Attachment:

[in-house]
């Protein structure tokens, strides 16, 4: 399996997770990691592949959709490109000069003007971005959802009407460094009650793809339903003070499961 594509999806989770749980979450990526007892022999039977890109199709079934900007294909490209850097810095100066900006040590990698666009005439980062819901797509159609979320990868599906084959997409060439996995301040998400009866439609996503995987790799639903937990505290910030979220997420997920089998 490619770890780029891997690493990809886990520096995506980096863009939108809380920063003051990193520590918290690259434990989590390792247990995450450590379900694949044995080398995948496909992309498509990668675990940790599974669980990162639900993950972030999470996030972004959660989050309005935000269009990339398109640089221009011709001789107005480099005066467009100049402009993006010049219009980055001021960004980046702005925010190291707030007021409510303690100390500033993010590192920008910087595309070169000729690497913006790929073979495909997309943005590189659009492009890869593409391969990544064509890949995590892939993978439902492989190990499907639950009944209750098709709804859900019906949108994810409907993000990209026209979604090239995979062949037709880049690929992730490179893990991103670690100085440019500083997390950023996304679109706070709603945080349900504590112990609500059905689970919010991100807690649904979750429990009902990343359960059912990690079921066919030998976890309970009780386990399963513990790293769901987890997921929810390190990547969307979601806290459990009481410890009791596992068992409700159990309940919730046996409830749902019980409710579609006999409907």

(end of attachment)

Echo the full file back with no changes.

[in-house]
């Protein structure tokens, strides 16, 4: 399996997770990691592949959709490109000069003007971005959802009407460094009650793809339903003070499961 594509999806989770749980979450990526007892022999039977890109199709079934900007294909490209850097810095100066900006040590990698666009005439980062819901797509159609979320990868599906084959997409060439996995301040998400009866439609996503995987790799639903937990505290910030979220997420997920089998 490619770890780029891997690493990809886990520096995506980096863009939108809380920063003051990193520590918290690259434990989590390792247990995450450590379900694949044995080398995948496909992309498509990668675990940790599974669980990162639900993950972030999470996030972004959660989050309005935000269009990339398109640089221009011709001789107005480099005066467009100049402009993006010049219009980055001021960004980046702005925010190291707030007021409510303690100390500033993010590192920008910087595309070169000729690497913006790929073979495909997309943005590189659009492009890869593409391969990544064509890949995590892939993978439902492989190990499907639950009944209750098709709804859900019906949108994810409907993000990209026209979604090239995979062949037709880049690929992730490179893990991103670690100085440019500083997390950023996304679109706070709603945080349900504590112990609500059905689970919010991100807690649904979750429990009902990343359960059912990690079921066919030998976890309970009780386990399963513990790293769901987890997921929810390190990547969307979601806290459990009481410890009791596992068992409700159990309940919730046996409830749902019980409710579609006999409907």